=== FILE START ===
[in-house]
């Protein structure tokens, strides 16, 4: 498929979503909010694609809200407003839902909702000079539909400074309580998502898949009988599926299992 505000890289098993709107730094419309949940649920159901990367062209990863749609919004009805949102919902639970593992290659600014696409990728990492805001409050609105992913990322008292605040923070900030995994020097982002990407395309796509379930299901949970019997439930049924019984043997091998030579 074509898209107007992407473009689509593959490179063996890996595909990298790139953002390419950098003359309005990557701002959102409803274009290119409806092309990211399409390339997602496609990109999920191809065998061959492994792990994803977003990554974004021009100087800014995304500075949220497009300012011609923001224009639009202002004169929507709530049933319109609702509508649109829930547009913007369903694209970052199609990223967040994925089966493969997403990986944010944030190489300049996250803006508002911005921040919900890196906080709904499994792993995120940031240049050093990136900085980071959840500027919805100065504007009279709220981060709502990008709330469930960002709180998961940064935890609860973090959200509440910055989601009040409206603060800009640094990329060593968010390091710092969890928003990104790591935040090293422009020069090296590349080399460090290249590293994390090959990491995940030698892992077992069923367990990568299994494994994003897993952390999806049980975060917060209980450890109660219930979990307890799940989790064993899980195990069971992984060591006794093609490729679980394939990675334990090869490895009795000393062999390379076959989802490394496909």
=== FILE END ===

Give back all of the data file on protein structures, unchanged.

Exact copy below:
[in-house]
């Protein structure tokens, strides 16, 4: 498929979503909010694609809200407003839902909702000079539909400074309580998502898949009988599926299992 505000890289098993709107730094419309949940649920159901990367062209990863749609919004009805949102919902639970593992290659600014696409990728990492805001409050609105992913990322008292605040923070900030995994020097982002990407395309796509379930299901949970019997439930049924019984043997091998030579 074509898209107007992407473009689509593959490179063996890996595909990298790139953002390419950098003359309005990557701002959102409803274009290119409806092309990211399409390339997602496609990109999920191809065998061959492994792990994803977003990554974004021009100087800014995304500075949220497009300012011609923001224009639009202002004169929507709530049933319109609702509508649109829930547009913007369903694209970052199609990223967040994925089966493969997403990986944010944030190489300049996250803006508002911005921040919900890196906080709904499994792993995120940031240049050093990136900085980071959840500027919805100065504007009279709220981060709502990008709330469930960002709180998961940064935890609860973090959200509440910055989601009040409206603060800009640094990329060593968010390091710092969890928003990104790591935040090293422009020069090296590349080399460090290249590293994390090959990491995940030698892992077992069923367990990568299994494994994003897993952390999806049980975060917060209980450890109660219930979990307890799940989790064993899980195990069971992984060591006794093609490729679980394939990675334990090869490895009795000393062999390379076959989802490394496909």